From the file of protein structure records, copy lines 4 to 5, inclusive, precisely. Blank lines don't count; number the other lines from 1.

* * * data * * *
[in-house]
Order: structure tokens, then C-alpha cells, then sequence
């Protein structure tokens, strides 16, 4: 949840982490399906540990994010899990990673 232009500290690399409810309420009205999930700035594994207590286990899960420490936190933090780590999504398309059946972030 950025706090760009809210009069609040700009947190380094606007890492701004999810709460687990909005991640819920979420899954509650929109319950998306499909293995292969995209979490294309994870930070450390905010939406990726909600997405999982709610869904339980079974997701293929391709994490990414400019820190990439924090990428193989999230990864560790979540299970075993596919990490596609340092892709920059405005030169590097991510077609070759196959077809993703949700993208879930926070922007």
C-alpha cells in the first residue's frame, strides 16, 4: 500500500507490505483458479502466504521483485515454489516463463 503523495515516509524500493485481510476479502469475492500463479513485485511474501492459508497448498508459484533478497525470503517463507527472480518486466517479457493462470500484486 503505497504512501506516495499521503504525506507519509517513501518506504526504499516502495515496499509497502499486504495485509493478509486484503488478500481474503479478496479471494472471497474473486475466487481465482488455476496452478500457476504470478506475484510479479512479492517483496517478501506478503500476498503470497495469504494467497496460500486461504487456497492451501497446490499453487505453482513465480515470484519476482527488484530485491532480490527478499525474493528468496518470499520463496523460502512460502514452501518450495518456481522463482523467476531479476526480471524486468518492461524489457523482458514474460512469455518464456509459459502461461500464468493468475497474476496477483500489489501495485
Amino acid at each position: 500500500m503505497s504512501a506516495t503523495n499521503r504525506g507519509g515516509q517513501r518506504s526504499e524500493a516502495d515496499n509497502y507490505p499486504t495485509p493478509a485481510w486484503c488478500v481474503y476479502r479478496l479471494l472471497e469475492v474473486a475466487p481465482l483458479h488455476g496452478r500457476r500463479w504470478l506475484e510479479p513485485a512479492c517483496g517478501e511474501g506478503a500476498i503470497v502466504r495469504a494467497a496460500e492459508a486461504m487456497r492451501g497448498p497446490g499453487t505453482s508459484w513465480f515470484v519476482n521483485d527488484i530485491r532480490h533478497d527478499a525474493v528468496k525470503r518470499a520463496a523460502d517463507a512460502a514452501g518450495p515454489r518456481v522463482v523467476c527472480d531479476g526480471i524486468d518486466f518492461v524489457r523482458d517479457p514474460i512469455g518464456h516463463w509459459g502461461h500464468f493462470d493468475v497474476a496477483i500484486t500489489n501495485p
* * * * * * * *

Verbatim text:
C-alpha cells in the first residue's frame, strides 16, 4: 500500500507490505483458479502466504521483485515454489516463463 503523495515516509524500493485481510476479502469475492500463479513485485511474501492459508497448498508459484533478497525470503517463507527472480518486466517479457493462470500484486 503505497504512501506516495499521503504525506507519509517513501518506504526504499516502495515496499509497502499486504495485509493478509486484503488478500481474503479478496479471494472471497474473486475466487481465482488455476496452478500457476504470478506475484510479479512479492517483496517478501506478503500476498503470497495469504494467497496460500486461504487456497492451501497446490499453487505453482513465480515470484519476482527488484530485491532480490527478499525474493528468496518470499520463496523460502512460502514452501518450495518456481522463482523467476531479476526480471524486468518492461524489457523482458514474460512469455518464456509459459502461461500464468493468475497474476496477483500489489501495485
Amino acid at each position: 500500500m503505497s504512501a506516495t503523495n499521503r504525506g507519509g515516509q517513501r518506504s526504499e524500493a516502495d515496499n509497502y507490505p499486504t495485509p493478509a485481510w486484503c488478500v481474503y476479502r479478496l479471494l472471497e469475492v474473486a475466487p481465482l483458479h488455476g496452478r500457476r500463479w504470478l506475484e510479479p513485485a512479492c517483496g517478501e511474501g506478503a500476498i503470497v502466504r495469504a494467497a496460500e492459508a486461504m487456497r492451501g497448498p497446490g499453487t505453482s508459484w513465480f515470484v519476482n521483485d527488484i530485491r532480490h533478497d527478499a525474493v528468496k525470503r518470499a520463496a523460502d517463507a512460502a514452501g518450495p515454489r518456481v522463482v523467476c527472480d531479476g526480471i524486468d518486466f518492461v524489457r523482458d517479457p514474460i512469455g518464456h516463463w509459459g502461461h500464468f493462470d493468475v497474476a496477483i500484486t500489489n501495485p